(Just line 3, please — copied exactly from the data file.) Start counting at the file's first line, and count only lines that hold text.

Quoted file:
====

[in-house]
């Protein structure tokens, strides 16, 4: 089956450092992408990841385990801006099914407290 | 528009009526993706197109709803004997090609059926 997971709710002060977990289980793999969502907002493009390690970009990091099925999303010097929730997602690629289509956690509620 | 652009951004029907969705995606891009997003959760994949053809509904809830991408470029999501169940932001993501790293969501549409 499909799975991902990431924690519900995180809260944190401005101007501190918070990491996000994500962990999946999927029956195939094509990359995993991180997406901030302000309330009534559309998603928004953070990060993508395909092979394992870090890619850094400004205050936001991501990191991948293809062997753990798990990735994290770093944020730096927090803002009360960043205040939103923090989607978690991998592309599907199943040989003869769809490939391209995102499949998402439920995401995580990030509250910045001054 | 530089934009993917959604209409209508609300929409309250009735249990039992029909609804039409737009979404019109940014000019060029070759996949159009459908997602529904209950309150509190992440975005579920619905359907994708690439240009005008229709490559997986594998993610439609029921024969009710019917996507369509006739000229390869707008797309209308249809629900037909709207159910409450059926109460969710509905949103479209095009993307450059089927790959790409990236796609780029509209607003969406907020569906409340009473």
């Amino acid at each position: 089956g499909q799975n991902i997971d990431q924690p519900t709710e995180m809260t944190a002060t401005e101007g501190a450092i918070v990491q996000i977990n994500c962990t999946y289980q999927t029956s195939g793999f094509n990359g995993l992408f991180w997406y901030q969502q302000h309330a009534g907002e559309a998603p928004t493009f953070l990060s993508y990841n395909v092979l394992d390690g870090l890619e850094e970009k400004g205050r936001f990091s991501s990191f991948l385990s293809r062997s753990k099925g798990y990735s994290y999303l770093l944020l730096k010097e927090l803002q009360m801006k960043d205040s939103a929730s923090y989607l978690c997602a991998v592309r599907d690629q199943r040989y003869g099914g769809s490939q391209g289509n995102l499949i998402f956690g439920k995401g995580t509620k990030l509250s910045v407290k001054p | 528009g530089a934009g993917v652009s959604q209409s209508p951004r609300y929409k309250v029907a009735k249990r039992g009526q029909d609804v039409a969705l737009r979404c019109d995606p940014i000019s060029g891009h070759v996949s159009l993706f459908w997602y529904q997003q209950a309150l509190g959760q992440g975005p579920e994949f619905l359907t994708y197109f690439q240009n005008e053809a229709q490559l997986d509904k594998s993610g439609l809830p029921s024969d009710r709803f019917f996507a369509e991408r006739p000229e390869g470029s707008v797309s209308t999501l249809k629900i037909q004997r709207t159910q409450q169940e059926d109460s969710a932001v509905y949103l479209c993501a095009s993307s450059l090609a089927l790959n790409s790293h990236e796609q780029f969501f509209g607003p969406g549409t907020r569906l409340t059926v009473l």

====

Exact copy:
């Amino acid at each position: 089956g499909q799975n991902i997971d990431q924690p519900t709710e995180m809260t944190a002060t401005e101007g501190a450092i918070v990491q996000i977990n994500c962990t999946y289980q999927t029956s195939g793999f094509n990359g995993l992408f991180w997406y901030q969502q302000h309330a009534g907002e559309a998603p928004t493009f953070l990060s993508y990841n395909v092979l394992d390690g870090l890619e850094e970009k400004g205050r936001f990091s991501s990191f991948l385990s293809r062997s753990k099925g798990y990735s994290y999303l770093l944020l730096k010097e927090l803002q009360m801006k960043d205040s939103a929730s923090y989607l978690c997602a991998v592309r599907d690629q199943r040989y003869g099914g769809s490939q391209g289509n995102l499949i998402f956690g439920k995401g995580t509620k990030l509250s910045v407290k001054p | 528009g530089a934009g993917v652009s959604q209409s209508p951004r609300y929409k309250v029907a009735k249990r039992g009526q029909d609804v039409a969705l737009r979404c019109d995606p940014i000019s060029g891009h070759v996949s159009l993706f459908w997602y529904q997003q209950a309150l509190g959760q992440g975005p579920e994949f619905l359907t994708y197109f690439q240009n005008e053809a229709q490559l997986d509904k594998s993610g439609l809830p029921s024969d009710r709803f019917f996507a369509e991408r006739p000229e390869g470029s707008v797309s209308t999501l249809k629900i037909q004997r709207t159910q409450q169940e059926d109460s969710a932001v509905y949103l479209c993501a095009s993307s450059l090609a089927l790959n790409s790293h990236e796609q780029f969501f509209g607003p969406g549409t907020r569906l409340t059926v009473l």